I had this fascination on postal stamps in my childhood, and during my summer holidays I used to collect them. It’s amazing now to browse my old stamp book and cherish the memories of every stage of my life, one page at a time. A true treasure trove of my childhood days. Every page is a story in itself.
I’m laughing and giggling to myself as I time travel with the stamps that I collected throughout my life. I have put the year and month on each page. My mind snaps back into the year the stamp was pasted on the book. The stamps are causing me to remember my primary and high-school teachers. The first page says 1997, August… I was in first standard and my mind was fully dominated by tables and marbles.
Beginning pages have turned brownish and I spotted some silverfish in some pages. I’m painstakingly restoring every page into a new, sturdy leather-bound art book.
Now to the more grown up part of stamp collection. The study of stamps and postal history is called Philately. Philately involves more than just stamp collecting, which does not necessarily involve the study of stamps. It is possible to be a philatelist without owning any stamps. For instance, the stamps being studied may be very rare, or reside only in museums.
The origins of philately lie in the observation that in a number of apparently similar stamps, closer examination may reveal differences in the printed design, paper, watermark, colour, perforations and other areas of the stamp. Comparison with the records of postal authorities may or may not show that the variations were intentional, which leads to further inquiry as to how the changes could have happened, and why. To make things more interesting, thousands of forgeries have been produced over the years, some of them very good, and only a thorough knowledge of philately gives any hope of detecting the fakes.
Traditional philately is the study of the technical aspects of stamp production and stamp identification, including:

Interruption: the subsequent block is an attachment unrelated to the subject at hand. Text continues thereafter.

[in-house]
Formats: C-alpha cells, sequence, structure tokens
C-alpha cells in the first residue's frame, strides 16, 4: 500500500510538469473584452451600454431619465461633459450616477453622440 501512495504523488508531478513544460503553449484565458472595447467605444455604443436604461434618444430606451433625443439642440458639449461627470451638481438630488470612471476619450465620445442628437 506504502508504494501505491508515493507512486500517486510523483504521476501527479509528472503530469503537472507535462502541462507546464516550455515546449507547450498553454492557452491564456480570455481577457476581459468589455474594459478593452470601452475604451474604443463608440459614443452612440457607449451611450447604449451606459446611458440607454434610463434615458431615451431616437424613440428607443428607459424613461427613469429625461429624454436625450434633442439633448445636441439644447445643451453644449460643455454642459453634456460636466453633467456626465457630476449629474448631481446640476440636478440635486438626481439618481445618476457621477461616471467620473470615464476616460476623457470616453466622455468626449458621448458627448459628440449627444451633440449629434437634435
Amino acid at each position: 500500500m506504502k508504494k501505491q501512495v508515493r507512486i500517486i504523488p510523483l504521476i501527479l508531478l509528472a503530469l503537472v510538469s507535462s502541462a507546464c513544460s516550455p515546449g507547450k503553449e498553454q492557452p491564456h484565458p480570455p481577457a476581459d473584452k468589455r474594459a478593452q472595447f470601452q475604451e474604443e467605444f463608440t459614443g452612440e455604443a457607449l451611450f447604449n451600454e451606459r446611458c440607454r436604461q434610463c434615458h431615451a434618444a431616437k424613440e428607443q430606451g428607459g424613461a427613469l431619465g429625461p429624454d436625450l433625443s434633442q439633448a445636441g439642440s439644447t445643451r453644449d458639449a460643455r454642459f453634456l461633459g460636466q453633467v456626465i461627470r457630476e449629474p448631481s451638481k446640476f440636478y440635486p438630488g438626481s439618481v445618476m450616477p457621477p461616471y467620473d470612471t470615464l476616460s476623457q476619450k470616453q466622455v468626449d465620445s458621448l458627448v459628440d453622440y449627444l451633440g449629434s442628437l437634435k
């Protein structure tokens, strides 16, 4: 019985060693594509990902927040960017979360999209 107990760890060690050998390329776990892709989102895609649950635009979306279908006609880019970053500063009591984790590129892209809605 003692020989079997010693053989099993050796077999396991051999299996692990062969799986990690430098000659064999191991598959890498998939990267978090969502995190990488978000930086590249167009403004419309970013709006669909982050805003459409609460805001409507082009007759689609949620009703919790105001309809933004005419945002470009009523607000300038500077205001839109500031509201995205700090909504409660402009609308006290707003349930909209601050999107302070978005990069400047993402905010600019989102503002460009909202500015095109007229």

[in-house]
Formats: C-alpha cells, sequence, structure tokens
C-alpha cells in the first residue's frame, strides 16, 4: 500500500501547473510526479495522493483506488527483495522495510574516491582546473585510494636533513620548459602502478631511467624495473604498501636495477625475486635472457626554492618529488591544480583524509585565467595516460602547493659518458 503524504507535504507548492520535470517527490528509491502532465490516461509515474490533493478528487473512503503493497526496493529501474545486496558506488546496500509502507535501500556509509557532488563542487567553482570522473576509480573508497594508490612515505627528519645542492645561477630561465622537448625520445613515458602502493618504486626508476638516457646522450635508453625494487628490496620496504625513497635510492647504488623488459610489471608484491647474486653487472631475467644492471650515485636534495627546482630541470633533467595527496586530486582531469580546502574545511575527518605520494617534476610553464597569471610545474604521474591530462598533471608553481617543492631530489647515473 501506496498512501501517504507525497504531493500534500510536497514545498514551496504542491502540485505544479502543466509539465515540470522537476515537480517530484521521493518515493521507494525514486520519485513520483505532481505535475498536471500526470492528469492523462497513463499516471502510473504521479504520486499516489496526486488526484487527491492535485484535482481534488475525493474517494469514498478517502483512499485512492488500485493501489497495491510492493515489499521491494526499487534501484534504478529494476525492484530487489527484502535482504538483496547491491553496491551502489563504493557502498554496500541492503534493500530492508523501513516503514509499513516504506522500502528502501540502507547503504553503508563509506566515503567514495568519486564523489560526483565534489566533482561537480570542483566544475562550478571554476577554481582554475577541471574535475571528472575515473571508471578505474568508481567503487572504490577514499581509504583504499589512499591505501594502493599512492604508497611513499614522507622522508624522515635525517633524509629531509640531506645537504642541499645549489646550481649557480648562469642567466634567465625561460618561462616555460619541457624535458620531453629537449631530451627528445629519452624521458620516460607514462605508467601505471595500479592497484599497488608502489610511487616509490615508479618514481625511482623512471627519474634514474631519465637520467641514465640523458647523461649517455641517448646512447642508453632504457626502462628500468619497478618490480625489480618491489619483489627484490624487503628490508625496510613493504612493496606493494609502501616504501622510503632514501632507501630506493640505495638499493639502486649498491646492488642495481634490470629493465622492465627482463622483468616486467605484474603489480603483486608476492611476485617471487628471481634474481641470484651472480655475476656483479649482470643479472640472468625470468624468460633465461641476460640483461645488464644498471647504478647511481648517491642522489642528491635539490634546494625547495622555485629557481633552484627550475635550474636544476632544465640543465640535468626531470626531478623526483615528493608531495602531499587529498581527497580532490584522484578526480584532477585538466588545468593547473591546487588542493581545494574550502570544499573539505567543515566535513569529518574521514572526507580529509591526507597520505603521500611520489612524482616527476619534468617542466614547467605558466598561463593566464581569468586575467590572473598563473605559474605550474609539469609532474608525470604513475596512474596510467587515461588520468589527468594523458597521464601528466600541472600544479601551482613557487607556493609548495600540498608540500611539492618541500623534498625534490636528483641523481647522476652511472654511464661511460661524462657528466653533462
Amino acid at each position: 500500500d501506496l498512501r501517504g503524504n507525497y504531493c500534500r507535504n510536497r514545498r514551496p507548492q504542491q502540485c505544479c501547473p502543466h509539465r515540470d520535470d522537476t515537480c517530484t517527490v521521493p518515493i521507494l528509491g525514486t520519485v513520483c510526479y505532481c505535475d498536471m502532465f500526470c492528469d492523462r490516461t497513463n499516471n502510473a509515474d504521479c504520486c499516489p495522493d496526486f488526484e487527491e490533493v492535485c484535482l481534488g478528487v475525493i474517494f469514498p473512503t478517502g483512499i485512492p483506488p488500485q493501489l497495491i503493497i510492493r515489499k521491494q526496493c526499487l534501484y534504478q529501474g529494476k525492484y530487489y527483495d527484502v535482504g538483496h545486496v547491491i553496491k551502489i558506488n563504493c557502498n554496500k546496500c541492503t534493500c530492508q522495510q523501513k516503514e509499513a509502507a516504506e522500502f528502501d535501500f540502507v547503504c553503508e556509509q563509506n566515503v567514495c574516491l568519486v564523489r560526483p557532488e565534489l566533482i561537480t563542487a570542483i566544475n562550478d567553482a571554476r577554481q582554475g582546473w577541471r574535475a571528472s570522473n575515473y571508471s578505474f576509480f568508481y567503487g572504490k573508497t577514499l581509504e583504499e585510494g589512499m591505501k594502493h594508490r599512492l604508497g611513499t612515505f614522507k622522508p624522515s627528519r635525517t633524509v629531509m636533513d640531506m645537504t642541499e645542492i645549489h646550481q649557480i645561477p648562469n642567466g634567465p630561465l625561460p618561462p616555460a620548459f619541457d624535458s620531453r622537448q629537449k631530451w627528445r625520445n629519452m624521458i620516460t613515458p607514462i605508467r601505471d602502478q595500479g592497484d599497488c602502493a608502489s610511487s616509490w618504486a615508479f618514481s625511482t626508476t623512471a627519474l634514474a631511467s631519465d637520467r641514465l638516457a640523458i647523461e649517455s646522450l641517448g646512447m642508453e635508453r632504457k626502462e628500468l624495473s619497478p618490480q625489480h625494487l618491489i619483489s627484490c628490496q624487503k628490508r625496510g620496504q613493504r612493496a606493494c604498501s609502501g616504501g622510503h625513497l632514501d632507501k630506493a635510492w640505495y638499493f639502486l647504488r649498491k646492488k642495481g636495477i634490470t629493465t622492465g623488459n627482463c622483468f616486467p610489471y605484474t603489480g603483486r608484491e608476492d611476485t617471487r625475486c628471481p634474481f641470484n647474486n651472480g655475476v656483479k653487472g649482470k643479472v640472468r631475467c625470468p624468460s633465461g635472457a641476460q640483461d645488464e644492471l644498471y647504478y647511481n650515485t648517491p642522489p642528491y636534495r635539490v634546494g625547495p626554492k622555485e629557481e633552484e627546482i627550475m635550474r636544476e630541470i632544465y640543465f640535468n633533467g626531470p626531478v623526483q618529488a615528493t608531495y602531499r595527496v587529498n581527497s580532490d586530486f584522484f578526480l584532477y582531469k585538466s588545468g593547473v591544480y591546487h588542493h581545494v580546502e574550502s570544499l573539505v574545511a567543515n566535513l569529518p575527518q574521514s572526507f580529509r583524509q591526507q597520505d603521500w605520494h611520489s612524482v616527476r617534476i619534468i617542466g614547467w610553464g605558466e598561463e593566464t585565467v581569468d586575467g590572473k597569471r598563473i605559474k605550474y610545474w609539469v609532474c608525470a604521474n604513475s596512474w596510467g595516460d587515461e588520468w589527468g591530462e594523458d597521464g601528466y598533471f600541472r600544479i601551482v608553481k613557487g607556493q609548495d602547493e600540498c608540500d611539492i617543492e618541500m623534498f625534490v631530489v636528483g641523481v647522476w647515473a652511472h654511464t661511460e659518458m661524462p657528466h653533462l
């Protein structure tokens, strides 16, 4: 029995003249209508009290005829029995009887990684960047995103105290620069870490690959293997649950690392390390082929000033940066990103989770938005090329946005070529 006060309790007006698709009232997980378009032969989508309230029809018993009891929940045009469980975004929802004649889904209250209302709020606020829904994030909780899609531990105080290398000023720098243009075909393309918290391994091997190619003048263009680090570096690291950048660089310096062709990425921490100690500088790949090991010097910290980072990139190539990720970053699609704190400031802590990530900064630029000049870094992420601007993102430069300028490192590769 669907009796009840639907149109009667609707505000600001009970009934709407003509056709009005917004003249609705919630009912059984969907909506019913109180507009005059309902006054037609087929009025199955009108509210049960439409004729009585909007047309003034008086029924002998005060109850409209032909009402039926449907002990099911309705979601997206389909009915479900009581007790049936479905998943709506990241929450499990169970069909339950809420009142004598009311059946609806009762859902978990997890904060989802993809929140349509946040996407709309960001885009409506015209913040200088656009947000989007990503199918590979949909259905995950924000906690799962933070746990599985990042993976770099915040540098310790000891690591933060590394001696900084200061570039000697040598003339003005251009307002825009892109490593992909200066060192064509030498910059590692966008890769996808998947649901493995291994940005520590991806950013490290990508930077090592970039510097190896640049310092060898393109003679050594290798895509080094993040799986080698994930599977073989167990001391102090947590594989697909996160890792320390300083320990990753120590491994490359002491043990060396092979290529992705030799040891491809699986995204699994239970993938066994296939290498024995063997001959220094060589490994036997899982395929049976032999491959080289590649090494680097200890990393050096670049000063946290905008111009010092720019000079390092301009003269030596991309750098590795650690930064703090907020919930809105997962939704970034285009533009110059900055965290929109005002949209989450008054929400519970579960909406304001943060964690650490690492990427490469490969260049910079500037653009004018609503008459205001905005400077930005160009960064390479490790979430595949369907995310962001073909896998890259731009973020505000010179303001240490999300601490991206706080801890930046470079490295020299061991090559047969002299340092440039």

- The stamp design process;
- The paper used (wove, laid, etc., and including watermarks);
- The method of printing (engraving, typography, etc.);
- The gum;
- The method of separation (perforation, rouletting);
- Any overprints on the stamp;
- Any security markings, underprints or perforated initials (“perfins”); and,
- The study of philatelic fakes and forgeries.
- Thematic philately, also known as topical philately, is the study of what is depicted on the stamps. There are hundreds of popular subjects, such as birds on stamps, and ships, poets, presidents, monarchs, maps, aircraft, space craft, sports and insects on stamps. Interesting aspects of topical philately include design mistakes and alterations, for instance, the recent editing out of cigarettes from the pictures used for United States stamps, and the stories of how particular images came to be used.
- Postal history studies the postal systems and how they operate and, or, the study of postage stamps and covers and associated material illustrating historical episodes of postal systems both before and after the introduction of the adhesive stamps. It includes the study of postmarks, post offices, postal authorities, postal rates and regulations and the process by which letters are moved from sender to recipient, including routes and choice of conveyance. A classic example is the Pony Express, which was the fastest way to send letters across the United States during the few months that it operated. Covers that can be proven to have been sent by the Pony Express are highly prized by collectors.
- Aerophilately is the branch of postal history that specializes in the study of airmail. Philatelists have observed the development of mail transport by air from its beginning, and all aspects of airmail services have been extensively studied and documented by specialists.
- Postal stationery includes stamped envelopes, postal cards, letter sheets, aérogrammes (air letter sheets) and wrappers, most of which have an embossed or imprinted stamp or indicia indicating the prepayment of postage.
- Cinderella philately is the study of objects that look like stamps, but are not postal stamps. Examples include Easter Seals, Christmas Seals, propaganda labels, and so forth.
- Philatelic literature documents the results of philatelic study and includes thousands of books and periodicals.
- Revenue philately is the study of stamps used to collect taxes or fees on such things as, legal documents, court fees, receipts, tobacco, alcoholic drinks, drugs and medicines, playing cards, hunting licenses and newspapers.
- Maximaphily is the study of Maximum Cards. Maximum Cards can be defined as a picture post card with postage stamp on the same theme and a cancellation, with a maximum concordance between all three.
Philately uses a number of tools, including stamp tongs (a specialized form of tweezers) to safely handle the stamps, a strong magnifying glass and a perforation gauge (odontometer) to measure the perforation gauge of the stamp.
The identification of watermarks is important and may be done with the naked eye by turning the stamp over or holding it up to the light. If this fails thenwatermark fluid may be used, which “wets” the stamp to reveal the mark.